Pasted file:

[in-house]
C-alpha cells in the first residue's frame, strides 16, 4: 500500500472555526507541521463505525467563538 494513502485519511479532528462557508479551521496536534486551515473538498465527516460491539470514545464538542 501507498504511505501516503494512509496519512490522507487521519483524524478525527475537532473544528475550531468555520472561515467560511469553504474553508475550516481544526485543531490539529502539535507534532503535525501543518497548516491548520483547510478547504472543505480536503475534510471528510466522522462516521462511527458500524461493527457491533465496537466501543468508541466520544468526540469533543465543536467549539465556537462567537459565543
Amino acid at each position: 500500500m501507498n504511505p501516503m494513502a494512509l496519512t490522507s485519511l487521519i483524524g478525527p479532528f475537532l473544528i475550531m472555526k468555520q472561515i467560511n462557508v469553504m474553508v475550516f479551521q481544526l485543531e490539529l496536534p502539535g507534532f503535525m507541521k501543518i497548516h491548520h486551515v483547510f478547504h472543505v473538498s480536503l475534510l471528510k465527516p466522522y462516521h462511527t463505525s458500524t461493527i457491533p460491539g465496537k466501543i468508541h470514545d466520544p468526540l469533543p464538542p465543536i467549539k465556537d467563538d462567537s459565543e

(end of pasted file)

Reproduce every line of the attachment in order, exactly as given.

[in-house]
C-alpha cells in the first residue's frame, strides 16, 4: 500500500472555526507541521463505525467563538 494513502485519511479532528462557508479551521496536534486551515473538498465527516460491539470514545464538542 501507498504511505501516503494512509496519512490522507487521519483524524478525527475537532473544528475550531468555520472561515467560511469553504474553508475550516481544526485543531490539529502539535507534532503535525501543518497548516491548520483547510478547504472543505480536503475534510471528510466522522462516521462511527458500524461493527457491533465496537466501543468508541466520544468526540469533543465543536467549539465556537462567537459565543
Amino acid at each position: 500500500m501507498n504511505p501516503m494513502a494512509l496519512t490522507s485519511l487521519i483524524g478525527p479532528f475537532l473544528i475550531m472555526k468555520q472561515i467560511n462557508v469553504m474553508v475550516f479551521q481544526l485543531e490539529l496536534p502539535g507534532f503535525m507541521k501543518i497548516h491548520h486551515v483547510f478547504h472543505v473538498s480536503l475534510l471528510k465527516p466522522y462516521h462511527t463505525s458500524t461493527i457491533p460491539g465496537k466501543i468508541h470514545d466520544p468526540l469533543p464538542p465543536i467549539k465556537d467563538d462567537s459565543e